These economic and ecological conflicts suggest that alternative operating scenarios should be considered thoroughly. Because the summertime high flows and high energy demand occur simultaneously, a modified ‘run-of-river’ operation could be adopted to provide somewhat natural-like flow patterns downstream of the dam cascade, as illustrated in Figure 4.

However, achieving this run-of-river approach would require a reduction in flood storage space. But flood management can be addressed in numerous ways beyond reservoir storage of flood peaks. An alternative for managing flood risks should be put on the table for examination alongside hydro power operation considerations. What if the differential hydro power revenue gained from eliminating flood control storage in the reservoirs could be utilised for restoring flood storage capacity and insuring against flood risks in the flood plain?

Comprehensive planning

This leads to a very important general concept. Evaluating the sustainability of a single project is difficult, if not impossible, without considering a broader system-level context. A system-level approach holds great potential for improving not only the environmental and social sustainability of hydro power, but may also provide considerable economic benefits.

A system level approach requires the integration of multiple layers of information and planning, cutting across disciplines and sectors. For example, as we described above, the reallocation of flood-control space within the Yangtze dams may potentially improve both hydro revenue and environmental flows. These synergies can only be identified through integrated basin planning – planning and analysis that integrates hydro power with flood control operations and floodplain management. Additional operational flexibility may be revealed by further expanding the scope of planning to include the whole system of energy demand and generation with which the proposed dams will interact.

The need for large-scale basin management is illustrated by potential conflicts between flood control and hydro power throughout the Upper Yangtze River Basin. It is now apparent that the ubiquitous prescription of flood control storage in the numerous dams in the basin would be extremely problematic for other water management objectives. There is so much flood control capacity planned – between 105-112Bm3 among all the large reservoirs – that the reservoirs could seldom if ever be refilled to full power pool capacity following the summer flood control season. There is simply not enough water available under current hydrology and climate. The basin as a whole has an average annual runoff of 480Bm3 per year; October has about 45Bm3 on average. In dry months there may not be enough to refill even Three Gorges Reservoir, 22Bm3, if it must wait until after September to start refilling. Just which projects would have the priority right to refill from scarce physical supplies in the fall of each year has not been reconciled. Integrated basin planning, including floodplain management in addition to water management, can likely identify better alternatives. For example, flood storage could be reduced, and a portion of the consequent higher hydro power revenues could be dedicated to reducing flood risks in the floodplain.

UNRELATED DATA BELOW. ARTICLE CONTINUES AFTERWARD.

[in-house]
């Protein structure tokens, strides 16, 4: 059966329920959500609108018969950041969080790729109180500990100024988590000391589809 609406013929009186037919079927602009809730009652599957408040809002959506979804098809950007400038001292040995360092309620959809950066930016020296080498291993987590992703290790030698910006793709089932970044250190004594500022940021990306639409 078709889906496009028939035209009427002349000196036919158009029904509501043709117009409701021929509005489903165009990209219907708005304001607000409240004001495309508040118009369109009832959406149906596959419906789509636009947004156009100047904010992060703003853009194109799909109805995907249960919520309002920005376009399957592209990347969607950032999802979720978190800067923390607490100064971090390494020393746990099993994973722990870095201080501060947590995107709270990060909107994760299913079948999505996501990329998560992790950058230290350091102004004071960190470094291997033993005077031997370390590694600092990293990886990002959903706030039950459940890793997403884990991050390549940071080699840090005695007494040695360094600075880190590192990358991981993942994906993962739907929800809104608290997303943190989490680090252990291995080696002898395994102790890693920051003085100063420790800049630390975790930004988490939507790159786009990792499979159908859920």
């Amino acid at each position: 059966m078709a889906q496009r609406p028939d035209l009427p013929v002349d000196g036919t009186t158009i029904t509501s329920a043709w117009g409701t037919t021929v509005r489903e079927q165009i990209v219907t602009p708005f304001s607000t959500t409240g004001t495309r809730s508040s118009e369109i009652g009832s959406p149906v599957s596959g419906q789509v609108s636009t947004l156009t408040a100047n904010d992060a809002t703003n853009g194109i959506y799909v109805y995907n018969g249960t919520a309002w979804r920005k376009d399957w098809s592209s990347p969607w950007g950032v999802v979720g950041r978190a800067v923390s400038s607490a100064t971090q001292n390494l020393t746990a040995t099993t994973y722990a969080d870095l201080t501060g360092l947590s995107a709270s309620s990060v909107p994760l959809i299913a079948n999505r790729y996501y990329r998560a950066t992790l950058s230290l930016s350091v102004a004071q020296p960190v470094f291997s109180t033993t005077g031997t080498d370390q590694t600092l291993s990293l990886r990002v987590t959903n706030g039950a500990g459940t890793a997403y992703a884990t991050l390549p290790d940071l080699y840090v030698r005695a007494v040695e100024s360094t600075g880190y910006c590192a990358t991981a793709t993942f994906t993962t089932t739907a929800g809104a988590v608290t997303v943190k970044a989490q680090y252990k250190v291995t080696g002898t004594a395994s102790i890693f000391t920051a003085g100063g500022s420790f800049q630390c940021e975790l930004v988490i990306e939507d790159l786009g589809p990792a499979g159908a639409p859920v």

In addition to identifying more optimal water management strategies, comprehensive basin planning can also be used to improve the environmental sustainability of a hydro power system. Within a basin or region undergoing development for hydro, a systems level approach can allow various interests to work together towards a more optimal spatial arrangement of dams. The integrated basin planning described above – encompassing hydro power, water supplies and flood risk reduction – can be integrated with detailed assessments of environmental and social resources. This process can identify those sub-basins or river reaches that have the greatest ecological and social values, and thus should receive greater protection, and those basins or river reaches in which hydro power development will have relatively lower impacts. Achieving this more optimal spatial arrangement of dams has obvious benefits for the maintenance of social and environmental values. What may be less obvious is that such planning also holds benefits for hydro power proponents. This integrated planning approach may reduce controversy and risk during the development of projects that are selected through this process. Further, by pursuing conservation of resources through the spatial arrangement of dams, the dams that are built may have reduced environmental constraints on their operation.

In the Upper Yangtze River Basin, The Nature Conservancy, in collaboration with China’s National Development and Reform Commission and State Environmental Protection Agency, has developed an ecological ‘blueprint’ that maps freshwater conservation targets and high-priority conservation areas (Figure 5). This blueprint can be overlain with dam development proposals to look for a best fit – what set of dams with what operating plans will give the most energy at the most needed times, and what arrangement of protected areas will maintain freshwater ecosystem services and representative freshwater biodiversity?